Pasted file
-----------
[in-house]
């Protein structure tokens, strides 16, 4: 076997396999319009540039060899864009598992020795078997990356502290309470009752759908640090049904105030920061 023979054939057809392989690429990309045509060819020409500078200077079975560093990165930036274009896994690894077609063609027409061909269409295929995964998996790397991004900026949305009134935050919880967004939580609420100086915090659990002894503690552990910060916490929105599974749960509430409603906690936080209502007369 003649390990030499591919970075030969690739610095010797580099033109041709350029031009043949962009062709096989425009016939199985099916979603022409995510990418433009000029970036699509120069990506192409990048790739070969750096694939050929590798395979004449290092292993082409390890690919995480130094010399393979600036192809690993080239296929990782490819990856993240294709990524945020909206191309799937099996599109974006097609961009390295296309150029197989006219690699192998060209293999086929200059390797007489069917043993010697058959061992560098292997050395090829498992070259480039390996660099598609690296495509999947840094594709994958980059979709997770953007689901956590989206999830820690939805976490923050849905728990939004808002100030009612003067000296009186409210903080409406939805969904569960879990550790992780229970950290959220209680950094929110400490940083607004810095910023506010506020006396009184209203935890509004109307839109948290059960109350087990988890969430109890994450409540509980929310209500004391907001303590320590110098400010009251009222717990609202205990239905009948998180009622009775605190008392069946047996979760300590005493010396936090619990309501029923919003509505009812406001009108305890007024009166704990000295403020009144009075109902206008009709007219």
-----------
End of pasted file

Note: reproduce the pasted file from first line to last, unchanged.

[in-house]
């Protein structure tokens, strides 16, 4: 076997396999319009540039060899864009598992020795078997990356502290309470009752759908640090049904105030920061 023979054939057809392989690429990309045509060819020409500078200077079975560093990165930036274009896994690894077609063609027409061909269409295929995964998996790397991004900026949305009134935050919880967004939580609420100086915090659990002894503690552990910060916490929105599974749960509430409603906690936080209502007369 003649390990030499591919970075030969690739610095010797580099033109041709350029031009043949962009062709096989425009016939199985099916979603022409995510990418433009000029970036699509120069990506192409990048790739070969750096694939050929590798395979004449290092292993082409390890690919995480130094010399393979600036192809690993080239296929990782490819990856993240294709990524945020909206191309799937099996599109974006097609961009390295296309150029197989006219690699192998060209293999086929200059390797007489069917043993010697058959061992560098292997050395090829498992070259480039390996660099598609690296495509999947840094594709994958980059979709997770953007689901956590989206999830820690939805976490923050849905728990939004808002100030009612003067000296009186409210903080409406939805969904569960879990550790992780229970950290959220209680950094929110400490940083607004810095910023506010506020006396009184209203935890509004109307839109948290059960109350087990988890969430109890994450409540509980929310209500004391907001303590320590110098400010009251009222717990609202205990239905009948998180009622009775605190008392069946047996979760300590005493010396936090619990309501029923919003509505009812406001009108305890007024009166704990000295403020009144009075109902206008009709007219």